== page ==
In response, Joanne Milne, a university Communications Officer, answered questions on the policy at Aberdeen. She pointed to the University’s website, where the policy is laid out and stressed that “all Schools and Departments were involved in the formation of the Prevent Policy” and that the University Management Group approved the documents hosted online.

She said: “The policy documents on our webpages fully set out our institutional response to these requirements. These were developed in consultation with Schools and Directorates, and take into account our existing commitments to staff and student welfare and safety and to academic freedom. As we implement the various measures we will monitor whether and how they impact on those commitments, and, if necessary, amend our approach accordingly.”

“The measures set out in our Prevent Implementation Plan aim to protect academic freedom. The intention behind the measures is not to prevent specific types of academic activity but to ensure that all academic activity undertaken by students and staff is legal and safe. [The Act] created a number of new offences in relation to terrorism activities, groups and materials and we wish to ensure that researchers, teachers and students are fully aware of the legislative framework when engaging in studies that may fall under the terms of the 2015 Act.”

The Gaudie understands that the Aberdeen University Student Association maintain a boycott of Prevent policy.

Ms Milne indicated that senior AUSA representatives were present at a range of committee and advisory groups, including the Advisory Group on Business Continuity and Resilience, where the Student President is a designated representative. However, none of the sitting sabbatical officers have participated in Prevent training.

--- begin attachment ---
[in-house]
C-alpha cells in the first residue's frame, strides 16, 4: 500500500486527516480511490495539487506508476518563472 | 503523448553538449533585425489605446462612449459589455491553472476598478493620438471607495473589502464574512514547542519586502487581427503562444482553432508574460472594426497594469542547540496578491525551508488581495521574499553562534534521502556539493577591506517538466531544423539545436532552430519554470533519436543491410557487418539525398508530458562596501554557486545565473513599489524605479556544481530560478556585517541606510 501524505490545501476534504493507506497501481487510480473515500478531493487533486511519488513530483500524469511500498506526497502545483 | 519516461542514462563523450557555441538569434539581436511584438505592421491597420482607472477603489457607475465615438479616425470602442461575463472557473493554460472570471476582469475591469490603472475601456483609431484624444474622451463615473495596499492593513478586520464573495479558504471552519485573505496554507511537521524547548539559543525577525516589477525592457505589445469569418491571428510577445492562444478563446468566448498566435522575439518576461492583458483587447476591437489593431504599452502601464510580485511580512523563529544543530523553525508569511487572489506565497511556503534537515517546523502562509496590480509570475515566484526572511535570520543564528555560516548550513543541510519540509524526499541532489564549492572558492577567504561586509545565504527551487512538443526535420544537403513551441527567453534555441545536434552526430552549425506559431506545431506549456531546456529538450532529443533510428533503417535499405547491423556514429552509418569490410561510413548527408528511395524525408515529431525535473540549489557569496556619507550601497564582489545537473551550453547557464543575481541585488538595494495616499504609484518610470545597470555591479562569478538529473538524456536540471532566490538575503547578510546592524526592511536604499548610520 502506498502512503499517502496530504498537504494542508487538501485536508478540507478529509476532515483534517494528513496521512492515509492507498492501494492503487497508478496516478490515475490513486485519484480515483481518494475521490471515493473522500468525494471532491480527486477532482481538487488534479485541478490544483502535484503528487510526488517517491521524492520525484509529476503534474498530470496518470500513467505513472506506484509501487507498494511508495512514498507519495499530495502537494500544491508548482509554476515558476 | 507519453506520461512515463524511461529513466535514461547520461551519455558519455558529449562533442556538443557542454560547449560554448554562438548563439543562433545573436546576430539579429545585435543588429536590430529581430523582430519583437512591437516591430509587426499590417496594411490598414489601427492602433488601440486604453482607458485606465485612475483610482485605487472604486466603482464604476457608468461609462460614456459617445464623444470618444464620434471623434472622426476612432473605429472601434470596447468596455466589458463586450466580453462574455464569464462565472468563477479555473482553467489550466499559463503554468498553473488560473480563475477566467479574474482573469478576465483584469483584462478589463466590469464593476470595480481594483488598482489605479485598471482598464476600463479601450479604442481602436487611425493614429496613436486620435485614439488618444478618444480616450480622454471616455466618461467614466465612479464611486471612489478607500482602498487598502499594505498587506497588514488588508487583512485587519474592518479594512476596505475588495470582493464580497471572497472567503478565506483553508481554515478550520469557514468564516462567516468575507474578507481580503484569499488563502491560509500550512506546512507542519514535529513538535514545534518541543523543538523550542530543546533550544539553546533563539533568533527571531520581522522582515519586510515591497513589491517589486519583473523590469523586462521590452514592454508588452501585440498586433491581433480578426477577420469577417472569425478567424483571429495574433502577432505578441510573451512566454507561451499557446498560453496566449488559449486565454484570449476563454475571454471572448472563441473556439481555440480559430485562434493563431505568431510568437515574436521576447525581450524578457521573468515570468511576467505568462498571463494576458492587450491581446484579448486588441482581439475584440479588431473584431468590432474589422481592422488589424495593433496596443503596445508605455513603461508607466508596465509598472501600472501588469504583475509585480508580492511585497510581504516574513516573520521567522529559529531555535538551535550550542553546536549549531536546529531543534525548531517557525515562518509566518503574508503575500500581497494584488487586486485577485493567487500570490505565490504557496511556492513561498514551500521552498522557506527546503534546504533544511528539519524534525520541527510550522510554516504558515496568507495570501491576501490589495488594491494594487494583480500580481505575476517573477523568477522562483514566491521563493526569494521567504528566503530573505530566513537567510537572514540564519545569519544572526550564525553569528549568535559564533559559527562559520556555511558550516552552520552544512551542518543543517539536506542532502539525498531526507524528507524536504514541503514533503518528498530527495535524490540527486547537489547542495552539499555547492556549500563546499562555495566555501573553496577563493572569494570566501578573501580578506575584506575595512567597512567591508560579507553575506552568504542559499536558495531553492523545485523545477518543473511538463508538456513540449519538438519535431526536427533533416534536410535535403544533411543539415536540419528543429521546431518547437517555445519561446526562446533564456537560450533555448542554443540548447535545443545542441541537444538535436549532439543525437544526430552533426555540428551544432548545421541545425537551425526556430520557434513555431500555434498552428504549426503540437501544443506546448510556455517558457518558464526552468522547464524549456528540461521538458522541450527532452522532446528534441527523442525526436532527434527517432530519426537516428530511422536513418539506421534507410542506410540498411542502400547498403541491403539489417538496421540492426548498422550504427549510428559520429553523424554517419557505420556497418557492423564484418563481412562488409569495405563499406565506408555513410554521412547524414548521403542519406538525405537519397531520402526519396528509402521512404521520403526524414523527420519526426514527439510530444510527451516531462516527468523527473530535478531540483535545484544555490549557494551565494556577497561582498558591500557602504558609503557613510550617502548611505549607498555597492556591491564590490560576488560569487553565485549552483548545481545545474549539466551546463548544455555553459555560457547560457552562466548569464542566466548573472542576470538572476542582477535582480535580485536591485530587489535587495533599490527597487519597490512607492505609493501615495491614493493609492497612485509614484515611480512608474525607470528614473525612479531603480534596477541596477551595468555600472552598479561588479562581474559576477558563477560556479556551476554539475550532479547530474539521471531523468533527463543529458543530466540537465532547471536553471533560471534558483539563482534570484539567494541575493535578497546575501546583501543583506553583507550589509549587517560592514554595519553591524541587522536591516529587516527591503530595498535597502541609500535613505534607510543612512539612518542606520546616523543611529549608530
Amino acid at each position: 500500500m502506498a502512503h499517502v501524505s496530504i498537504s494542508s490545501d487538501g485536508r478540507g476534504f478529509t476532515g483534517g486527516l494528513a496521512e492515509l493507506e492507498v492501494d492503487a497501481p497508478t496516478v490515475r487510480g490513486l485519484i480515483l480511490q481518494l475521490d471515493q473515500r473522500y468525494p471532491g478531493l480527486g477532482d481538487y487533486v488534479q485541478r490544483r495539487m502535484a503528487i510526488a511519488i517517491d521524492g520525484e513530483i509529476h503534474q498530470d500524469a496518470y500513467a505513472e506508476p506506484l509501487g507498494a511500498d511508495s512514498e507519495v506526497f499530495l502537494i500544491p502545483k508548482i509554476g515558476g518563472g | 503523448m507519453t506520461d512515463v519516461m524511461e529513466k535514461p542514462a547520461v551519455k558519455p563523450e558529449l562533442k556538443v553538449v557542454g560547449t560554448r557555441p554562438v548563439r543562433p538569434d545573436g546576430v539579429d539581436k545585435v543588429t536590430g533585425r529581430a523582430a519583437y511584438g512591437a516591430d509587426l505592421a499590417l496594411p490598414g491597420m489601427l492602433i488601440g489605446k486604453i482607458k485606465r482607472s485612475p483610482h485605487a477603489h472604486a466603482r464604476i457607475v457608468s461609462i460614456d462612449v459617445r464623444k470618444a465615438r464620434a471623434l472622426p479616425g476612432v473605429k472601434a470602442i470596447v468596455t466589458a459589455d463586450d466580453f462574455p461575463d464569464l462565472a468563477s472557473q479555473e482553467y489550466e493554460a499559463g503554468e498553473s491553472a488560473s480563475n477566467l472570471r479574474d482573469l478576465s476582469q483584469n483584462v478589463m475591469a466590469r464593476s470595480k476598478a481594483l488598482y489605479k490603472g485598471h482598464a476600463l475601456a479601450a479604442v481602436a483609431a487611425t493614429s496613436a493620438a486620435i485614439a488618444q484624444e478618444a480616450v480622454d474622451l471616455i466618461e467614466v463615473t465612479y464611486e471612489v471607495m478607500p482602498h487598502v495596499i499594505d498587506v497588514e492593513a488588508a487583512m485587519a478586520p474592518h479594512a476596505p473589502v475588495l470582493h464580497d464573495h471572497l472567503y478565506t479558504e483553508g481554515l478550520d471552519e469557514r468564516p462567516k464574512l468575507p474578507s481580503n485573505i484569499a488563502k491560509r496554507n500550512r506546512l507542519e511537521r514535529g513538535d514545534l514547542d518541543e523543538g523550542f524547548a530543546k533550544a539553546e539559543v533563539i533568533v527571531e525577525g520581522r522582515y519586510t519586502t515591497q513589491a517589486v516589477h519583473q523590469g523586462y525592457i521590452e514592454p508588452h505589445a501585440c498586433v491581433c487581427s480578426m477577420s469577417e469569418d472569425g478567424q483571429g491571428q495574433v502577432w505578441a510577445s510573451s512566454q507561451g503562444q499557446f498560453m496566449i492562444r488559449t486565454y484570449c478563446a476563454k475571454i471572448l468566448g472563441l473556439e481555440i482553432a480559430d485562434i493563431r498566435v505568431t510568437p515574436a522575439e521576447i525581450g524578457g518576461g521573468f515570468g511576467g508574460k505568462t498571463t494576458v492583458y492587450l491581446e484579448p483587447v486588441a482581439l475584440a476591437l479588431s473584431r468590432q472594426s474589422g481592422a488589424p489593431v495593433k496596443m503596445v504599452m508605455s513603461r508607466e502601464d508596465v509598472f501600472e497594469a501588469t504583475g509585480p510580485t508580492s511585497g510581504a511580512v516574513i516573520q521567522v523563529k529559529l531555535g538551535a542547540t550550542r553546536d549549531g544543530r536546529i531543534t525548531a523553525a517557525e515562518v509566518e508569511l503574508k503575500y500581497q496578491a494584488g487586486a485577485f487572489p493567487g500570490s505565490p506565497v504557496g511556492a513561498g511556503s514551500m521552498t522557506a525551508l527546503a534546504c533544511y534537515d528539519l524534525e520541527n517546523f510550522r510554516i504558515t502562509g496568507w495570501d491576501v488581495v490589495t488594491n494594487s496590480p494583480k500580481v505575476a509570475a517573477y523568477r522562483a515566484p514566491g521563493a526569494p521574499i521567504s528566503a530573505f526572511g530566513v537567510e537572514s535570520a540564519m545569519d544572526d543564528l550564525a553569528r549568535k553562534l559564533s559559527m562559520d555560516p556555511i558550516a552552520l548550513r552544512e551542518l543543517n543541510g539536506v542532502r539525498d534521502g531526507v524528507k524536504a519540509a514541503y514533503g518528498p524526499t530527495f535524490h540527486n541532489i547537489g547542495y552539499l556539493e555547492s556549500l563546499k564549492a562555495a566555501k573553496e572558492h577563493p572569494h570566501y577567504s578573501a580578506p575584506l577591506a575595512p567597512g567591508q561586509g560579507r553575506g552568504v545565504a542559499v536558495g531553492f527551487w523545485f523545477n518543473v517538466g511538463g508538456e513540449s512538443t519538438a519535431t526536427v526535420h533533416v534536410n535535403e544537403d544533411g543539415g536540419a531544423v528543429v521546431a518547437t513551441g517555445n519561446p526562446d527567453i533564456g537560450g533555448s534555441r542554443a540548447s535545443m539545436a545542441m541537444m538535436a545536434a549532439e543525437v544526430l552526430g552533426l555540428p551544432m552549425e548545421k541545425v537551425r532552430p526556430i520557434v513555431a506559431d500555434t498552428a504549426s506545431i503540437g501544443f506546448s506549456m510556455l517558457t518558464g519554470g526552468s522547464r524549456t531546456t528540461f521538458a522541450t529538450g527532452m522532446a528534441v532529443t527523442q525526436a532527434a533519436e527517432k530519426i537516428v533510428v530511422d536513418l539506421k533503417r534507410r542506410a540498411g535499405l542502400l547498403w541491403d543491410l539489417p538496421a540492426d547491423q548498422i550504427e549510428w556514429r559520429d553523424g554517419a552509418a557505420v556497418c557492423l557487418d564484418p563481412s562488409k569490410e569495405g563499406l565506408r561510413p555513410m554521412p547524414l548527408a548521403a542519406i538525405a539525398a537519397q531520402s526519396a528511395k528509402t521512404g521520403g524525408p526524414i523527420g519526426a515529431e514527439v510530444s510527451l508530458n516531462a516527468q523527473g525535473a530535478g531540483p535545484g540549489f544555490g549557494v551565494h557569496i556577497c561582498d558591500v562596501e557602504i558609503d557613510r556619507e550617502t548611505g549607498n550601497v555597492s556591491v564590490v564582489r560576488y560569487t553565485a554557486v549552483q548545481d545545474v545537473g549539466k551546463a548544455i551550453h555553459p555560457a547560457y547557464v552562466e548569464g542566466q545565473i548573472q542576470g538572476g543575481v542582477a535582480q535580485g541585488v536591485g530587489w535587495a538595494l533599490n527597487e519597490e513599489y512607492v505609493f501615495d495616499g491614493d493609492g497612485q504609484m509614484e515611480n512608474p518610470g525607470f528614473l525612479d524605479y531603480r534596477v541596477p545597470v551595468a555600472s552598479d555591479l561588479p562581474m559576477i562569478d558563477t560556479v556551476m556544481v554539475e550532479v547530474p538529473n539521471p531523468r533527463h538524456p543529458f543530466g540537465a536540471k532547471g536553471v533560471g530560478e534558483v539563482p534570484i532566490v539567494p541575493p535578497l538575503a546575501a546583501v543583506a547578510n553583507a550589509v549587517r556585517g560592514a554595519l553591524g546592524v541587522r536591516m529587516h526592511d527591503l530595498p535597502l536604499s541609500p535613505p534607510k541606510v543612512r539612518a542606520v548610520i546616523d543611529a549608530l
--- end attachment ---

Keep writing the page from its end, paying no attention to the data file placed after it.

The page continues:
Liam Fuller, AUSA’s sabbatical officer in charge of Education, said that the Student President had many committee positions and that it was the Environment and Ethics President who took lead on Prevent issues last year.

Ms Milne described “a standard training package” featuring Workshop to Raise Awareness of Prevent (WRAP) training in conjunction with Police Scotland. She added that where needed a bespoke solution would be developed. Meanwhile, the Education officer commented that “putting students in to the training will inherently create an environment of suspicion across our student population based on the agenda of Prevent.”

According to Fuller, AUSA has yet to implemented legislation regarding Prevent, but pointed to headway made in changing the title of the officer responsible for Prevent implementation from Prevent Champion to Prevent Co-ordinator. He also indicated that AUSA intended to refer the matter of Prevent to the student council again.

He said: “There was no formal legislation put through last year based on the fact the former Student President simply asked the student body through Council its opinion on whether we should engage and challenge or disengage and challenge.

“It is something we will likely bring to Council again.” Mr Fuller operates an “engage and
challenge approach”. He stresses that, while Prevent in Aberdeen was not as “intense as the rest of the UK” he worries that the justifications used for the policy are unhelpful in countering extremism.